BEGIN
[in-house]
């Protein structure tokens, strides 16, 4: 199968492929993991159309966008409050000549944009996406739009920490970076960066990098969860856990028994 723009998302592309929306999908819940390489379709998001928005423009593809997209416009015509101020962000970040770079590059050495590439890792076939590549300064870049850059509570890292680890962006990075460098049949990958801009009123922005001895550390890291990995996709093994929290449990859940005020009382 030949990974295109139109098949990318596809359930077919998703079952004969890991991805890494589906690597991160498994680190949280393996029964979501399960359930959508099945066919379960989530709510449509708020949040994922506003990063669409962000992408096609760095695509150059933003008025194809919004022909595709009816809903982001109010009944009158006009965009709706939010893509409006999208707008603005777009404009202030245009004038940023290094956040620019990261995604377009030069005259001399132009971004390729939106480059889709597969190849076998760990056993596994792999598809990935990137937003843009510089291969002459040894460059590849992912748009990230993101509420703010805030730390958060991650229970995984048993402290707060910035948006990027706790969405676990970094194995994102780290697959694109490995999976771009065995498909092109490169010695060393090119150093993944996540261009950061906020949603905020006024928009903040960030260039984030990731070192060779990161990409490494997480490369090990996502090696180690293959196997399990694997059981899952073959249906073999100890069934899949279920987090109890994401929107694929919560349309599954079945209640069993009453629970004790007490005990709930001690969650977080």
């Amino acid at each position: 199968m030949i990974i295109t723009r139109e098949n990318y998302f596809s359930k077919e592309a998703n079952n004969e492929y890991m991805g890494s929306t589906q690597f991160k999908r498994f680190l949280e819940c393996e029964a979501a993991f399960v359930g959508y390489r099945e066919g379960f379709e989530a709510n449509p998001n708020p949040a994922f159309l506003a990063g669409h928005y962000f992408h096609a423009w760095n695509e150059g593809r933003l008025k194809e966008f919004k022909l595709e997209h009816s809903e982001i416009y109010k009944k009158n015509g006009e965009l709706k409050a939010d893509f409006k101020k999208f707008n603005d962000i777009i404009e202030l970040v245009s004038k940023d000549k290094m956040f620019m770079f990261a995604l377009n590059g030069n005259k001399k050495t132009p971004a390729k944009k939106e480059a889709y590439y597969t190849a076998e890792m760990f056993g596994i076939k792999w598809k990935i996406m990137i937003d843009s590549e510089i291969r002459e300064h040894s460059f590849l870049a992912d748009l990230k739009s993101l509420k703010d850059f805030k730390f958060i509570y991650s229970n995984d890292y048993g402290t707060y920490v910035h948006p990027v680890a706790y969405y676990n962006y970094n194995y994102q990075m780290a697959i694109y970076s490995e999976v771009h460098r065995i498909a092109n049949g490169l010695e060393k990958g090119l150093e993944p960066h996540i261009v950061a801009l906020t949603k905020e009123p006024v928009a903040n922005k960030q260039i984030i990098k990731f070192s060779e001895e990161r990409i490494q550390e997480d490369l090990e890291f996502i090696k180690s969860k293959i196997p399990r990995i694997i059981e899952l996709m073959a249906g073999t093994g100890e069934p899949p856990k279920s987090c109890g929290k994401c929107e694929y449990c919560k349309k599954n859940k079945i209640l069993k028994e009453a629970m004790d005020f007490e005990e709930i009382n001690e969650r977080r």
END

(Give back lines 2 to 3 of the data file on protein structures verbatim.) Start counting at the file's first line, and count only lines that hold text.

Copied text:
């Protein structure tokens, strides 16, 4: 199968492929993991159309966008409050000549944009996406739009920490970076960066990098969860856990028994 723009998302592309929306999908819940390489379709998001928005423009593809997209416009015509101020962000970040770079590059050495590439890792076939590549300064870049850059509570890292680890962006990075460098049949990958801009009123922005001895550390890291990995996709093994929290449990859940005020009382 030949990974295109139109098949990318596809359930077919998703079952004969890991991805890494589906690597991160498994680190949280393996029964979501399960359930959508099945066919379960989530709510449509708020949040994922506003990063669409962000992408096609760095695509150059933003008025194809919004022909595709009816809903982001109010009944009158006009965009709706939010893509409006999208707008603005777009404009202030245009004038940023290094956040620019990261995604377009030069005259001399132009971004390729939106480059889709597969190849076998760990056993596994792999598809990935990137937003843009510089291969002459040894460059590849992912748009990230993101509420703010805030730390958060991650229970995984048993402290707060910035948006990027706790969405676990970094194995994102780290697959694109490995999976771009065995498909092109490169010695060393090119150093993944996540261009950061906020949603905020006024928009903040960030260039984030990731070192060779990161990409490494997480490369090990996502090696180690293959196997399990694997059981899952073959249906073999100890069934899949279920987090109890994401929107694929919560349309599954079945209640069993009453629970004790007490005990709930001690969650977080």
């Amino acid at each position: 199968m030949i990974i295109t723009r139109e098949n990318y998302f596809s359930k077919e592309a998703n079952n004969e492929y890991m991805g890494s929306t589906q690597f991160k999908r498994f680190l949280e819940c393996e029964a979501a993991f399960v359930g959508y390489r099945e066919g379960f379709e989530a709510n449509p998001n708020p949040a994922f159309l506003a990063g669409h928005y962000f992408h096609a423009w760095n695509e150059g593809r933003l008025k194809e966008f919004k022909l595709e997209h009816s809903e982001i416009y109010k009944k009158n015509g006009e965009l709706k409050a939010d893509f409006k101020k999208f707008n603005d962000i777009i404009e202030l970040v245009s004038k940023d000549k290094m956040f620019m770079f990261a995604l377009n590059g030069n005259k001399k050495t132009p971004a390729k944009k939106e480059a889709y590439y597969t190849a076998e890792m760990f056993g596994i076939k792999w598809k990935i996406m990137i937003d843009s590549e510089i291969r002459e300064h040894s460059f590849l870049a992912d748009l990230k739009s993101l509420k703010d850059f805030k730390f958060i509570y991650s229970n995984d890292y048993g402290t707060y920490v910035h948006p990027v680890a706790y969405y676990n962006y970094n194995y994102q990075m780290a697959i694109y970076s490995e999976v771009h460098r065995i498909a092109n049949g490169l010695e060393k990958g090119l150093e993944p960066h996540i261009v950061a801009l906020t949603k905020e009123p006024v928009a903040n922005k960030q260039i984030i990098k990731f070192s060779e001895e990161r990409i490494q550390e997480d490369l090990e890291f996502i090696k180690s969860k293959i196997p399990r990995i694997i059981e899952l996709m073959a249906g073999t093994g100890e069934p899949p856990k279920s987090c109890g929290k994401c929107e694929y449990c919560k349309k599954n859940k079945i209640l069993k028994e009453a629970m004790d005020f007490e005990e709930i009382n001690e969650r977080r």